Without question, one of the driving forces behind the success of “Lost” over the past six years has been its continually unfolding mysteries, which even extend into the deluxe boxed set (housed in a box topped by a miniature replica of the island, no less) where more secrets, including the highly anticipated 12-minute epilogue “The New Man in Charge” (featuring Emerson and fellow star Jorge Garcia), await.During the show’s run, perhaps the biggest nail-biter was the series finale of “The Complete Sixth Season” (also out on DVD and Blu-ray Tuesday), where the ultimate fate of each major character was realized. Even though he participated in the filming of the finale, obviously, Emerson said he was no more in-the-know than anybody about what the final outcome would be.”For the finale, I didn’t have a complete script, so I didn’t really know how the series ended until it was broadcast,” Emerson said. “It contained a scene that I never got — a key scene where Jack (Matthew Fox) talks to his father (John Terry) and where they really were — it was crucial.”For the sake of not revealing the finale for those new to the “Lost” experience, the scene took on some spiritual overtones.”I thought that they really pulled it out of the fire. It was great,” Emerson enthused. “It was better than I expected and better than I could have hoped for.”Staying true to the form of the series, the finale invoked several different interpretations among fans and critics. That’s not such a bad thing, the 55-year-old actor said.”While I thought it was a great finale, that’s to say that it didn’t confuse me,” Emerson said. “I wasn’t sure what it all meant after I had watched it, but I knew in my heart that it had a satisfying conclusion. I thought it was poetic in how it speculated on what the machinery of (the character’s fates) is like in a lovely way.”While Emerson will reunite with several his “Lost” co-stars Sunday for the Emmys, he well-knows that, as a working actor, his days from seeing them will be few and far between. And while he and co-star (and fellow supporting actor nominee Terry O’Quinn) are shopping around ideas for shows, they’ll likely be staying on the mainland when the projects materialize — a locale far different from the island that held the fascination of television viewers for six seasons.”I haven’t really had a chance to miss Hawaii yet, even though I made good friends there and it’s a beautiful place with its sunsets, rainbows, the rainforests and the mountains,” Emerson said. “It’s all quite wonderful, but you don’t pay quite that much attention to those features when it’s the place you work and living outside of a suitcase, and where you’re missing your loved ones and real home.”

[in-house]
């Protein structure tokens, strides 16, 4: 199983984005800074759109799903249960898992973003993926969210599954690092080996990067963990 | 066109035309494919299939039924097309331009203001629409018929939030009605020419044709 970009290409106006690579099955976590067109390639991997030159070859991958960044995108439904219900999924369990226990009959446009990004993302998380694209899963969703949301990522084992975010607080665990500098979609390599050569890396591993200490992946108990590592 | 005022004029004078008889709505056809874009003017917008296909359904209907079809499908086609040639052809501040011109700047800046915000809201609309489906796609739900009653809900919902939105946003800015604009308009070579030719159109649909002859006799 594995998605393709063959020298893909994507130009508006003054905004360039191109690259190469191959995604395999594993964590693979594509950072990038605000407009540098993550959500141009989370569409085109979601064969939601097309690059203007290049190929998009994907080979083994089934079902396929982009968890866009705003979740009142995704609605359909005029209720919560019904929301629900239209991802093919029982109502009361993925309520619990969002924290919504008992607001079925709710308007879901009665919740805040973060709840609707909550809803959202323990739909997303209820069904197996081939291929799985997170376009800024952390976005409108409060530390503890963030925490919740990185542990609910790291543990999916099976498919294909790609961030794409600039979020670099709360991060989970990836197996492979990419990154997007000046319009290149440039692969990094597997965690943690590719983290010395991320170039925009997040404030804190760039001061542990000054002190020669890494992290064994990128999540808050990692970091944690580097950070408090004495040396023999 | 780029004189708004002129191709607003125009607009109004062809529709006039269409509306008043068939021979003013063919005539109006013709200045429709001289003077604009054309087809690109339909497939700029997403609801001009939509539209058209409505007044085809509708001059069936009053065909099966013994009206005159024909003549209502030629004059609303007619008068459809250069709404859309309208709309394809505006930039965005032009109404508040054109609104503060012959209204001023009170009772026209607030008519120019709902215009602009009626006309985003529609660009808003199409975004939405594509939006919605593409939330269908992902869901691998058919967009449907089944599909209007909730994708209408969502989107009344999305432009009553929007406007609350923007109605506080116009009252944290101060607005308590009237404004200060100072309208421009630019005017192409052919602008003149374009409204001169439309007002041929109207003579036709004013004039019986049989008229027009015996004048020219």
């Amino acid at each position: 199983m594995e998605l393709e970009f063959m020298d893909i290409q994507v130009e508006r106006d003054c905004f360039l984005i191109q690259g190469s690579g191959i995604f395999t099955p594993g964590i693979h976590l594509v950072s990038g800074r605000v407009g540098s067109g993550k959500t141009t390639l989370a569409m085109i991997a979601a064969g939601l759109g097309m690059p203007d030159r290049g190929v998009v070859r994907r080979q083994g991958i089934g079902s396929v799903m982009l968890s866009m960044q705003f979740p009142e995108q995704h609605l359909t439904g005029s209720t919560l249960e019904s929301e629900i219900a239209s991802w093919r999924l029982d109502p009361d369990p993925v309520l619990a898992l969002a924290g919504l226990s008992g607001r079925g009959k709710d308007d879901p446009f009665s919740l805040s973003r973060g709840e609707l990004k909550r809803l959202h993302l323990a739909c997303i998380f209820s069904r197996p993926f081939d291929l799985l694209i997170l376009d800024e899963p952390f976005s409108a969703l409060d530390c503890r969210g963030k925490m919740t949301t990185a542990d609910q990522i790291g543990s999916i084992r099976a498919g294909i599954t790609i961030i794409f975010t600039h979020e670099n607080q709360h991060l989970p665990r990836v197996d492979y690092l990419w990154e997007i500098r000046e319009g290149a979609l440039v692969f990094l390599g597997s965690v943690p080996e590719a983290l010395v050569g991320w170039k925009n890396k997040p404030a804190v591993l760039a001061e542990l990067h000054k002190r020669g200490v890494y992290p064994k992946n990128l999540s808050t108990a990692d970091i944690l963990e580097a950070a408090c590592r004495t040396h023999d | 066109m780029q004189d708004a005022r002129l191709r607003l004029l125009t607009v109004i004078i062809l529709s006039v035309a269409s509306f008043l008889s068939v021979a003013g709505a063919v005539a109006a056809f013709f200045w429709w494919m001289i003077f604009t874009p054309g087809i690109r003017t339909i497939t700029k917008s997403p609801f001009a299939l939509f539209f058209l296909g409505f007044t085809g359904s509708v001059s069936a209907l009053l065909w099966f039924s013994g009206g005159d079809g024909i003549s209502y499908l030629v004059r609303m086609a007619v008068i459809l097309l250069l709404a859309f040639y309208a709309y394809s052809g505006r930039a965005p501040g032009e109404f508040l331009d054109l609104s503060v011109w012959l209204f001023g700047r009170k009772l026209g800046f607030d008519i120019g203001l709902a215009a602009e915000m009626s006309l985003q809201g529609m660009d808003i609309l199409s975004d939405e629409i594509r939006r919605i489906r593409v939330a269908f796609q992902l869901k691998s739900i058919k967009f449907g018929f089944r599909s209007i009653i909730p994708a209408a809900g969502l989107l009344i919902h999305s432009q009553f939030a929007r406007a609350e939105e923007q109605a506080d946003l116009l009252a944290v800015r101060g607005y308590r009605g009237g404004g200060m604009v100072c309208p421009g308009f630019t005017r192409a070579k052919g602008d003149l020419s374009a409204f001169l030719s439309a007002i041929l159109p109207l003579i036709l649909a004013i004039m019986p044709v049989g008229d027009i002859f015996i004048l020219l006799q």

Source: WISN